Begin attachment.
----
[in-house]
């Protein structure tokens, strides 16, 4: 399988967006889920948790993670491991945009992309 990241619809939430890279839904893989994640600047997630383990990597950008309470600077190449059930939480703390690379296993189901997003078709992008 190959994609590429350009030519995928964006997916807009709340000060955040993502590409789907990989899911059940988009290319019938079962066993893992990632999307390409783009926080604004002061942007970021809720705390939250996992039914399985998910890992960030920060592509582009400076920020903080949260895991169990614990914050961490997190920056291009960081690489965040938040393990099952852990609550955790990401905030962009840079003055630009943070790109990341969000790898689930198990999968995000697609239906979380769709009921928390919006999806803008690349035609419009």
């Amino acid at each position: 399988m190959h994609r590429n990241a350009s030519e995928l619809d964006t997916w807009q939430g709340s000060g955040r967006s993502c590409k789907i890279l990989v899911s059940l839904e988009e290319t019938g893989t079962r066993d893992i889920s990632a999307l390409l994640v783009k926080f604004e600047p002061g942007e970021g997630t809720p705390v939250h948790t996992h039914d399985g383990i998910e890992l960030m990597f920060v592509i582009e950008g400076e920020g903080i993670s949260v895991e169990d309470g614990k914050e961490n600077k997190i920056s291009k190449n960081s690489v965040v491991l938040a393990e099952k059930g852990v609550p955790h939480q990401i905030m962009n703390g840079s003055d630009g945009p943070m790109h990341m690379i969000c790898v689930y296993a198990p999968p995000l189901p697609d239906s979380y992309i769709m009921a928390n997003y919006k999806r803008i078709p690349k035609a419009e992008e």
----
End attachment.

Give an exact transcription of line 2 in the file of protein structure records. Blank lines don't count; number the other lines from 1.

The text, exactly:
């Protein structure tokens, strides 16, 4: 399988967006889920948790993670491991945009992309 990241619809939430890279839904893989994640600047997630383990990597950008309470600077190449059930939480703390690379296993189901997003078709992008 190959994609590429350009030519995928964006997916807009709340000060955040993502590409789907990989899911059940988009290319019938079962066993893992990632999307390409783009926080604004002061942007970021809720705390939250996992039914399985998910890992960030920060592509582009400076920020903080949260895991169990614990914050961490997190920056291009960081690489965040938040393990099952852990609550955790990401905030962009840079003055630009943070790109990341969000790898689930198990999968995000697609239906979380769709009921928390919006999806803008690349035609419009």